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LEGISLATIVE UPDATE FOR MAY 11, 2010:

Budget and Policy Update


FY 2011 Budget Resolution

While the Senate Budget Committee adopted its $3.7 trillion Budget Resolution on April 22 there is still no official word on when the Resolution will be brought up for consideration on the Senate floor.  House leaders continue to work on reaching an agreement with fiscal conservatives within the Democratic caucus in order to bring up a Budget Resolution for FY 2011.  If the House and Senate do not adopt a final Budget Resolution lawmakers could turn to a process called “deeming” to set caps on discretionary spending for the 12 annual appropriations bills, or leadership could try and move the appropriations bills without such guidance.

The Senate resolution (S. Con. Res. 60) endorses President Obama’s 3 year spending freeze on domestic discretionary spending but it further cuts the administration’s foreign affairs spending request by $4 billion.  More fiscally conservative members would like to go beyond the administration’s spending freeze and see a 2% cut on all domestic discretionary spending over the next 3 years. An agreement needs to be reached between the House and Senate on spending limits in order to permit the Appropriations Committees to begin to process the FY 2011 spending bills. 

The Administration Seeks New Authority over Spending
 
President Obama plans to ask Congress to pass legislation that would give him greater authority to cut already-enacted spending.  This authority, known as enhanced rescission authority, tries to strike a balance between current budget procedures and the line-item veto.  Under the proposed plan, the President would have 45 working days after a bill is enacted to send Congress a package of funding the administration would like cut or rescinded.  These resolutions would apply only to the discretionary funding under the jurisdiction of the Appropriations Committees.  Congress would then vote up or down on the package of spending cuts within 25 working days.  The Administration plans to send the proposal to Congress before the Memorial Day recess.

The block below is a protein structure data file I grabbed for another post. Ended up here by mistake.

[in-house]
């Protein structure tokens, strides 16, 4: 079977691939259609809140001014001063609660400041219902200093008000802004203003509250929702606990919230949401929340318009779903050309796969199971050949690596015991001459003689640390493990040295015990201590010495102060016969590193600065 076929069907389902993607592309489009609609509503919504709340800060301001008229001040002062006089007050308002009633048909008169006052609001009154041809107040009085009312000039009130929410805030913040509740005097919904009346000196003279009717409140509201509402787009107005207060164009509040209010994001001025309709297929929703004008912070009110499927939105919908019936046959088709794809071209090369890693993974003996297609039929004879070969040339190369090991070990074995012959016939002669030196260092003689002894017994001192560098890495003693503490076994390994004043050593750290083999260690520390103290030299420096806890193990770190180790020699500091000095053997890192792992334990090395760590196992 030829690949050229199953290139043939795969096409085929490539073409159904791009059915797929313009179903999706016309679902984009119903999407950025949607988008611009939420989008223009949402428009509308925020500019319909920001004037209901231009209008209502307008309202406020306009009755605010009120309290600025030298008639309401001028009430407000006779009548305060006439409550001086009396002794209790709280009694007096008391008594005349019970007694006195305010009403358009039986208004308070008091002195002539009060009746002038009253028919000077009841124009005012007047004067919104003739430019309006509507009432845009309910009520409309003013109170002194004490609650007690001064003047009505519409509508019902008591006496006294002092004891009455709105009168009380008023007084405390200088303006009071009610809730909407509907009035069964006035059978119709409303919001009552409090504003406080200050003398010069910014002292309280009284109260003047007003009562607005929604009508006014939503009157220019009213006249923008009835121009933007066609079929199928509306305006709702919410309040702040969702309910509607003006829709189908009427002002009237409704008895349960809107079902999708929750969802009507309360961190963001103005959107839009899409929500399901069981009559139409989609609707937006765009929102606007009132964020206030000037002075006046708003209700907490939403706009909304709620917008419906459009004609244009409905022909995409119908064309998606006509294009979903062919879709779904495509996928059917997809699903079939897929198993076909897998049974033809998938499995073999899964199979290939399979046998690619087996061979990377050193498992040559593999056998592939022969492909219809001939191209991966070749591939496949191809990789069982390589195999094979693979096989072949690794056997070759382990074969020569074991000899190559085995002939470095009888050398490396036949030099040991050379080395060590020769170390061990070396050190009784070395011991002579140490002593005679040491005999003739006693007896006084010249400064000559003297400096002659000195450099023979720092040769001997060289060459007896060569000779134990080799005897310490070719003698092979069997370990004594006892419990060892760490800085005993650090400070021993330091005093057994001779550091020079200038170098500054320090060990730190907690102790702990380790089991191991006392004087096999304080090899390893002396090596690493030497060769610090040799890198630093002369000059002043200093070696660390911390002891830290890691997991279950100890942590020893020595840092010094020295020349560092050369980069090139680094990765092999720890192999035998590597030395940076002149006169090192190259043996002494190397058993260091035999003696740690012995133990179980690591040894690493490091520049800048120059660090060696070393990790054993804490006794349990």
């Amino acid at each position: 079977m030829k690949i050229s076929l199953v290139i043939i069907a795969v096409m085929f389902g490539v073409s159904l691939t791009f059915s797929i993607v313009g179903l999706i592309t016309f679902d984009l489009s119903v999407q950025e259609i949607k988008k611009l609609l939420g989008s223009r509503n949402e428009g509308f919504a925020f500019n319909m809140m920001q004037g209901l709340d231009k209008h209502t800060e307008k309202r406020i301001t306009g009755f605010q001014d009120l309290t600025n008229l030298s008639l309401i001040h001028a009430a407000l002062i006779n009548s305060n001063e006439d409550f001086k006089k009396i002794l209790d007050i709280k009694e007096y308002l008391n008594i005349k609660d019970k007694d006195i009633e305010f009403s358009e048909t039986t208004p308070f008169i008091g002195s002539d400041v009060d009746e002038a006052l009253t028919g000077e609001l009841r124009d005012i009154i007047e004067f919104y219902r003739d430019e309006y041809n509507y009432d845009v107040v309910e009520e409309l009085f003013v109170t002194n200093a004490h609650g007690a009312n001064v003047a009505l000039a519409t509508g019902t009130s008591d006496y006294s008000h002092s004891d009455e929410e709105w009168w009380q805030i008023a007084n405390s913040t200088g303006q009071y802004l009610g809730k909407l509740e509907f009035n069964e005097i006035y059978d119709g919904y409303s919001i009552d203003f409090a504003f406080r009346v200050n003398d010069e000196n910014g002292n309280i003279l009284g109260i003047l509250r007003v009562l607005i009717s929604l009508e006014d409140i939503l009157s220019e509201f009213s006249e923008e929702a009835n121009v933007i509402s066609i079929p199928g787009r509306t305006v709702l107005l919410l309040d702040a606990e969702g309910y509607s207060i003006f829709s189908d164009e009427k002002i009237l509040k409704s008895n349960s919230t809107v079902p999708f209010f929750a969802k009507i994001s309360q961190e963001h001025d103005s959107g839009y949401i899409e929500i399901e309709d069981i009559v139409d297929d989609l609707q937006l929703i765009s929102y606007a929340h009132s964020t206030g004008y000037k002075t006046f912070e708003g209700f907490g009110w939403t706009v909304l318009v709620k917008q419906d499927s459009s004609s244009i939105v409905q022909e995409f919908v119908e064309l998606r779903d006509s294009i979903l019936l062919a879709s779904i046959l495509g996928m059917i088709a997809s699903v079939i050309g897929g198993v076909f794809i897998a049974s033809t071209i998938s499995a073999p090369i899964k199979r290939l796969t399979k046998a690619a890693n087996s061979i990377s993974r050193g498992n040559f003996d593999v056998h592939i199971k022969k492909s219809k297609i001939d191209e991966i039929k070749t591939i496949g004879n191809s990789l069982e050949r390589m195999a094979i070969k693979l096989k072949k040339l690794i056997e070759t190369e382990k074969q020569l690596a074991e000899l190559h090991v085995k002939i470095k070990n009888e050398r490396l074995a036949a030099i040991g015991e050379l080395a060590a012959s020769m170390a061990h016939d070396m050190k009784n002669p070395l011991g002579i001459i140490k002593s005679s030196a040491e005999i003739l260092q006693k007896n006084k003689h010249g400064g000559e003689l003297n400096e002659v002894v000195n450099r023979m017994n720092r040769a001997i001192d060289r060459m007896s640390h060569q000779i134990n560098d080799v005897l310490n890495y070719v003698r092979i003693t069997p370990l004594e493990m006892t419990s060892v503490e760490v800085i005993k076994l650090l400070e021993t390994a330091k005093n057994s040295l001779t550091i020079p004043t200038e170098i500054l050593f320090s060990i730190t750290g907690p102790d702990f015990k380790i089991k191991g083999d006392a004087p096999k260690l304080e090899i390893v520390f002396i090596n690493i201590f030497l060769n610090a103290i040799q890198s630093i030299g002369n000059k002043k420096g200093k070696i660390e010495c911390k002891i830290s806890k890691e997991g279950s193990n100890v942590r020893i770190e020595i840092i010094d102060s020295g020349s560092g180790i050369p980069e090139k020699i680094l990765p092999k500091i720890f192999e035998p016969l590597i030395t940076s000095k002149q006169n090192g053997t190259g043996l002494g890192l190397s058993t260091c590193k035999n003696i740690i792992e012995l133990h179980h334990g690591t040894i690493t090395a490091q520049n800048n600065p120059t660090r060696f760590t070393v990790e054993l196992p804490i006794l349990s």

Appropriations Chairman Obey to Retire

On May 5, House Appropriations Chairman Dave Obey announced he would not seek another term at the end of the current Congress.  While no official announcement has been made it is widely speculated that Norm Dicks, the next most senior Democrat on the committee, will take over the role of Chairman.  Chaka Fattah, of Pennsylvania, however has announced that he will run for the Chairmanship of the Appropriations Committee.  With Obey’s retirement several Appropriations Subcommittees could see new chairmen in the next Congress, as Obey is also currently Chairman of Labor-HHS Subcommittee.  As the Labor-HHS subcommittee will get a new chair this could launch a series of changes in the subcommittee leadership as more junior members get the opportunity to move up or select new subcommittees to chair.

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